By Swapna Majumdar
Tuesday, April 6, 2010
"No toilet, no bride." That's the message of a sanitation campaign in one Indian state that has targeted women and appears to be spurring a big rush in toilet installations. The government hopes to achieve sanitation for all by 2012.
A basic premise of international women's rights activism holds that educating women is the single most effective way to achieve development goals and this sanitation campaign among rural women appears to bear that out.
"Over 1.71 million toilets have been built across the state," said Neerja Shekhar, director of Census Operations in Haryana. That means almost 98 percent of households now have toilets, a huge gain from 29 percent in 2001.
"It took a lot of hard work to create awareness about sanitation. But we realized getting women on board would make it easier," said Shekhar, who actively promoted the "no toilet, no bride" campaign during her prior tenure as director in the state department of women and child. "We took it village by village. We knew that if we could change one village it would become the model for others."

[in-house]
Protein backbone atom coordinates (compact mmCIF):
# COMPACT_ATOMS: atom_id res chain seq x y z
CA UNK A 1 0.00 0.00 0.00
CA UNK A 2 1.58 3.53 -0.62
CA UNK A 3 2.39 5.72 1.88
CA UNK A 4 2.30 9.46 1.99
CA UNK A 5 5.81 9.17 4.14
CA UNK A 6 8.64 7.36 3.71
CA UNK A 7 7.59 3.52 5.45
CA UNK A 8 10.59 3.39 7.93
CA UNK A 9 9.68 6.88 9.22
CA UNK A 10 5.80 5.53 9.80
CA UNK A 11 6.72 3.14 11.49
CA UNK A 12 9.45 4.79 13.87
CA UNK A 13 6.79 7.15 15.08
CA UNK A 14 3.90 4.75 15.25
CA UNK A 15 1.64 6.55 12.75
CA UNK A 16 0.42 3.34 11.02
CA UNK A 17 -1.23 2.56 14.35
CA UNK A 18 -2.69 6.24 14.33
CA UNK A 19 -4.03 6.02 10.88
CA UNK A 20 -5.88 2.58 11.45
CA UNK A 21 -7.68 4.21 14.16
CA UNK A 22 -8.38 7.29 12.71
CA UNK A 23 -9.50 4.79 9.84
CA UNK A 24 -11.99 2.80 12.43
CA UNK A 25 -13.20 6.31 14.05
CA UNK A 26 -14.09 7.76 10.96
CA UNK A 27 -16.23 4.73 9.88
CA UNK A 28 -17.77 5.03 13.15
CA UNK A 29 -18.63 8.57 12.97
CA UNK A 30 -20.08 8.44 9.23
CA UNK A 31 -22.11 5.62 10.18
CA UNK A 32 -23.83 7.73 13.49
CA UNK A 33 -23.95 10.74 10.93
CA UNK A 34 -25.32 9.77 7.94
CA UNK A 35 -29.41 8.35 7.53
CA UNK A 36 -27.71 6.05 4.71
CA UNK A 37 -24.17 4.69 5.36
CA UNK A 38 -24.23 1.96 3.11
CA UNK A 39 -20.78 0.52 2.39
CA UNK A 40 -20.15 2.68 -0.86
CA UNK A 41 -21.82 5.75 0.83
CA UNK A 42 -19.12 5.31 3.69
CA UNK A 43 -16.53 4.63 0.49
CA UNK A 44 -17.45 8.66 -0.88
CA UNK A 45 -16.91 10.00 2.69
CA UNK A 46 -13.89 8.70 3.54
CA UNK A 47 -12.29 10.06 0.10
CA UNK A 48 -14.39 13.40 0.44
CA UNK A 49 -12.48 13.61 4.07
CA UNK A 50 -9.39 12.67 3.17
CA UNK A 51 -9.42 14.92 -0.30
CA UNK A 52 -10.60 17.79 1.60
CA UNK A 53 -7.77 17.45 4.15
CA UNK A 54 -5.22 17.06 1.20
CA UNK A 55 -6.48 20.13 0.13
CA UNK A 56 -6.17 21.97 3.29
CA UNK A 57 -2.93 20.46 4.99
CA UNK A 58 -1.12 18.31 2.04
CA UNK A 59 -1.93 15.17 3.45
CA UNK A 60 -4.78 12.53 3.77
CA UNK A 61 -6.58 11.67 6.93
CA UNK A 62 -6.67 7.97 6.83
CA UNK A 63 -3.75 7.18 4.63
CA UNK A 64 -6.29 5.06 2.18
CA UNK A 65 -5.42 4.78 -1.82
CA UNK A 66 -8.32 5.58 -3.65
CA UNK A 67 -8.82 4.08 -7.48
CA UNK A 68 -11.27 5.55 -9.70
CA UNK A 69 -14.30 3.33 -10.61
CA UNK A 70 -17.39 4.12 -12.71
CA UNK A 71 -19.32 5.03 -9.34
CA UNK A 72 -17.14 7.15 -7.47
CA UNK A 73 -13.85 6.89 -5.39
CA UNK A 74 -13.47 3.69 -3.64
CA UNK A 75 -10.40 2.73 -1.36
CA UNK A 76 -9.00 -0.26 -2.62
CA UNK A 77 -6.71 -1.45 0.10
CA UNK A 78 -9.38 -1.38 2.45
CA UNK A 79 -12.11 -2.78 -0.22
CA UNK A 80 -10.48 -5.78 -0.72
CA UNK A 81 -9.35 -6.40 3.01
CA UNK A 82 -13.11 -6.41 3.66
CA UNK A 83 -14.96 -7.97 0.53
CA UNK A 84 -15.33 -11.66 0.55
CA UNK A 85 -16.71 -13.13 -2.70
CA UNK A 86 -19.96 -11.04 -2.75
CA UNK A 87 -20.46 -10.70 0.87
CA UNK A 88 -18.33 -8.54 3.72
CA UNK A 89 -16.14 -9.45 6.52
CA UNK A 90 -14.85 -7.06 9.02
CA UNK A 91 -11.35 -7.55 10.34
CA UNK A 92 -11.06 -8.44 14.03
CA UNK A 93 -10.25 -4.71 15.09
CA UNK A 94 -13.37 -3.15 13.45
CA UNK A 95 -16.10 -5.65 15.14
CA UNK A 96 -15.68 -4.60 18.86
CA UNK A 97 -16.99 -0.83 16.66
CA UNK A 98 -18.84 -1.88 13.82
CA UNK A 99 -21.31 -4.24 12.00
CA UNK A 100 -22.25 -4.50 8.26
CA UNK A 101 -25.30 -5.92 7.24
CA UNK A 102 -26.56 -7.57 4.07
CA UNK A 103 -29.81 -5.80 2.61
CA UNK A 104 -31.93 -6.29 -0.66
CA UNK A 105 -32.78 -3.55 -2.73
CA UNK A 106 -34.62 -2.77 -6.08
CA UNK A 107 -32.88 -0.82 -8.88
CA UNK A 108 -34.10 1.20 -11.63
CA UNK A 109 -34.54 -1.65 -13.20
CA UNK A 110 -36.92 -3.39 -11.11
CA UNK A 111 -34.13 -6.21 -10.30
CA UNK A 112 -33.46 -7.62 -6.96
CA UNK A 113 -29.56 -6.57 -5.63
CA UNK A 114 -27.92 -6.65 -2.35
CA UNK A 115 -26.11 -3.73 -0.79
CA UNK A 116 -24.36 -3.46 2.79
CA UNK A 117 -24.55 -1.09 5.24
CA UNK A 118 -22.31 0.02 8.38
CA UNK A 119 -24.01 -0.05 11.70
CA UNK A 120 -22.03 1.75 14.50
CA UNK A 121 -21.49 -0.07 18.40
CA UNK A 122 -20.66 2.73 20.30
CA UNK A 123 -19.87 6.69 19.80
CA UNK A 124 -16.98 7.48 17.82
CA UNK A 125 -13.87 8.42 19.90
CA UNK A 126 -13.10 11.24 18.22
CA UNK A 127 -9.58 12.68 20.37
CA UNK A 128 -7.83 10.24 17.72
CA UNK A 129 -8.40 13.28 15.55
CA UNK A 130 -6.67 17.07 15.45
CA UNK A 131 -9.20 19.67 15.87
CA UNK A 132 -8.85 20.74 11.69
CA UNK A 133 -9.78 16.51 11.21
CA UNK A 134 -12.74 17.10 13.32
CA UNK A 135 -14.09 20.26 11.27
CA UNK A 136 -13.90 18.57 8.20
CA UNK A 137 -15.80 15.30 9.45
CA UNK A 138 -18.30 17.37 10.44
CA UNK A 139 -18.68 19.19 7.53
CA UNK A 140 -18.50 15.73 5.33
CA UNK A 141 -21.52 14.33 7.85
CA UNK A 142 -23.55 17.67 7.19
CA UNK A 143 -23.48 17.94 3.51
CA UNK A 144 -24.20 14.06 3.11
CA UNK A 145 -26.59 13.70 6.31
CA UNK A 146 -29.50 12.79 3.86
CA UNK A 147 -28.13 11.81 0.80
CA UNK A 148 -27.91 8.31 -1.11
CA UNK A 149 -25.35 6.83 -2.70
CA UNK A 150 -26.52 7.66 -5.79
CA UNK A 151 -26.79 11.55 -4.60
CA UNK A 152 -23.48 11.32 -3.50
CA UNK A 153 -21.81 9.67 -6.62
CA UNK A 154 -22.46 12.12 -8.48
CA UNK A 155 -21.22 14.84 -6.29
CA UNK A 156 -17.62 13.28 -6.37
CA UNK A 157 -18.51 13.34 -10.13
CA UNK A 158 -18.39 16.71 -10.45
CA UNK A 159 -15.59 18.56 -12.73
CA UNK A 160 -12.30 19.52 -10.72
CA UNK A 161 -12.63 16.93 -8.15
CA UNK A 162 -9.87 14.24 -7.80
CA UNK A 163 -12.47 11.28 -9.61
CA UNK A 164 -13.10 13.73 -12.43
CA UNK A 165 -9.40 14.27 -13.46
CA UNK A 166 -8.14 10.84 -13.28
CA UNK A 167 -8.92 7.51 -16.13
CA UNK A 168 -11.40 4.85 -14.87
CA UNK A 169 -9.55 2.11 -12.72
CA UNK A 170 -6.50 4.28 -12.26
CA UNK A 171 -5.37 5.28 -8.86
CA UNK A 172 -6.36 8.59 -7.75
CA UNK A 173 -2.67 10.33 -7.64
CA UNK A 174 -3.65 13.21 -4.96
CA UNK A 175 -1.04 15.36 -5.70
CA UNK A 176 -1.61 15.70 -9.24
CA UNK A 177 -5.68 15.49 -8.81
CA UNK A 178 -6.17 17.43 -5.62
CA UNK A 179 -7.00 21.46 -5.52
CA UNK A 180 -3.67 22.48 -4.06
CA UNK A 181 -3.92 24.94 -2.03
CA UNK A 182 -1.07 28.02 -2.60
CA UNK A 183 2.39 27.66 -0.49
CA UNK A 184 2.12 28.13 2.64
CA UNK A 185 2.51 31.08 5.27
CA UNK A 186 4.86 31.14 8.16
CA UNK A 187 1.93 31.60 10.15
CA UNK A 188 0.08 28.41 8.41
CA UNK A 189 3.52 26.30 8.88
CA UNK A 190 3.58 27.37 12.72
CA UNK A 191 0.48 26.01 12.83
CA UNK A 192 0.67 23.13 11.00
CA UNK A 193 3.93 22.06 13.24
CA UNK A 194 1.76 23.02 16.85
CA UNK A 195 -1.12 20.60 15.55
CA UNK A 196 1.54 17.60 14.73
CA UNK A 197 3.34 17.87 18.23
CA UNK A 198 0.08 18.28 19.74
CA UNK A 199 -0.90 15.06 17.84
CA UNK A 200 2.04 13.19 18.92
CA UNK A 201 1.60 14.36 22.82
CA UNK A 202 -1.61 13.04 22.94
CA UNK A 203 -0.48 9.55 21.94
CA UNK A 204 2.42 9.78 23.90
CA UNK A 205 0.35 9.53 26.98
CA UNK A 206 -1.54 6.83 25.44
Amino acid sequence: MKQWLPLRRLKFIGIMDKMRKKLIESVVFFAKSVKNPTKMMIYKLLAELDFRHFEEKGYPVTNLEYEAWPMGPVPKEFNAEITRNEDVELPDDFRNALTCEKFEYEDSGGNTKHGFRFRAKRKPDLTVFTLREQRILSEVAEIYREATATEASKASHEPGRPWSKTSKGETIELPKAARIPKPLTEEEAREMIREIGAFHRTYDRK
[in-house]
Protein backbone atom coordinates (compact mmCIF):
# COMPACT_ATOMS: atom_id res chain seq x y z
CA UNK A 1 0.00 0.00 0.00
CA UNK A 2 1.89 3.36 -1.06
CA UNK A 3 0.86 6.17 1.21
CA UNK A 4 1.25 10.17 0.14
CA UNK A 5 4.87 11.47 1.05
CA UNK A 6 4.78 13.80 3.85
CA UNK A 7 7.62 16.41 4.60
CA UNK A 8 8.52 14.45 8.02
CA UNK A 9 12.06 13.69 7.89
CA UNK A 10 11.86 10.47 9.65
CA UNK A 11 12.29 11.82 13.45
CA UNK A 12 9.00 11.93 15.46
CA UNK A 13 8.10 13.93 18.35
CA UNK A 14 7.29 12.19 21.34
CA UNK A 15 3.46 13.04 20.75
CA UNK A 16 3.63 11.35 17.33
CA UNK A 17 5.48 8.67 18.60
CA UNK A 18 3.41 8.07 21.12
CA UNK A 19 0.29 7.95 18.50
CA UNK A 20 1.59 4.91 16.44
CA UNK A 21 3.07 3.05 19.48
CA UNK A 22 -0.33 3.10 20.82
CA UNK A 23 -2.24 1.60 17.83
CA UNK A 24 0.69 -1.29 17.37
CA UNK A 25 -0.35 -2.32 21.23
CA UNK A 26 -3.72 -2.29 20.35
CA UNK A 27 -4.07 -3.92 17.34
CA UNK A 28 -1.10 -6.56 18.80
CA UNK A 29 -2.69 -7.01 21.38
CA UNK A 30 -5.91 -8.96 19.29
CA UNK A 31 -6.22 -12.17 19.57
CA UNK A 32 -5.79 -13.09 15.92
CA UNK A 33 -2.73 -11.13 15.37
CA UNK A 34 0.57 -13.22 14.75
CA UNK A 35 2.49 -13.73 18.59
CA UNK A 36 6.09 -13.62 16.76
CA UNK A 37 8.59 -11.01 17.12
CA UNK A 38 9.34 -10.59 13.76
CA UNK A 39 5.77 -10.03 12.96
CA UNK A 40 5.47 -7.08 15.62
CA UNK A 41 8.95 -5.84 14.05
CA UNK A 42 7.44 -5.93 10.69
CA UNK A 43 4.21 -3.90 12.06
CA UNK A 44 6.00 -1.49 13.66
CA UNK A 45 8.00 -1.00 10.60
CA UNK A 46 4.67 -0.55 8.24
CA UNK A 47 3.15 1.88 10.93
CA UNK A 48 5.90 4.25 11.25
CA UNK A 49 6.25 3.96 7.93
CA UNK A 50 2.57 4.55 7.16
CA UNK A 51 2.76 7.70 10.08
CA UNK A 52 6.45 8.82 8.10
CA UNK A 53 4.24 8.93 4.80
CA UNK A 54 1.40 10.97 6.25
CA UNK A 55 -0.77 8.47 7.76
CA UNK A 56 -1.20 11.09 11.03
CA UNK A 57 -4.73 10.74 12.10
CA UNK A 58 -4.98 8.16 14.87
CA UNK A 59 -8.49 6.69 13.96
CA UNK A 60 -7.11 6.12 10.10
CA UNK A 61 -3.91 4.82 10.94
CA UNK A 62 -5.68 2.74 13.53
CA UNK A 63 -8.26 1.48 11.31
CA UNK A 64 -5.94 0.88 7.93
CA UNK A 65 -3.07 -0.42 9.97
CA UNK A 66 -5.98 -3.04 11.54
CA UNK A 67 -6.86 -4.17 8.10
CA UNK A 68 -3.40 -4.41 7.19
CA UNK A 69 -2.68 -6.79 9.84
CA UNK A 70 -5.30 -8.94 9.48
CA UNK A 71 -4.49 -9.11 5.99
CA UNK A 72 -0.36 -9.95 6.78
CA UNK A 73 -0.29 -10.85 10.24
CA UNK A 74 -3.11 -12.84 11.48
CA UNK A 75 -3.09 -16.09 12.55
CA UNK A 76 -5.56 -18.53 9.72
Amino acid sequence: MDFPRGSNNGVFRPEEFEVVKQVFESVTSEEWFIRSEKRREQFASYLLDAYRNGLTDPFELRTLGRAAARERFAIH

"Linking sanitation with marriage has worked well," Girija Vyas, chairperson of the National Commission for Women, told Women's eNews. "In a state which doesn't give priority to issues like toilets, this strategy has been able to highlight the issue of sanitation and hygiene and underlined its importance for women.
India's rapidly developing economy is the 12th largest in the world and ranks higher by other macroeconomic criterion, such as purchasing power (fourth) and foreign exchange reserves (fifth).
The toilet-installation push is backed by government funding, with federal money accounting for 60 percent of the initiative and the state 28 percent.
The government asks local communities or individuals to come up with the remaining money to encourage ownership and proper use of toilets.
Swapna Majumdar is based in New Delhi, India, and writes about politics, development and gender.
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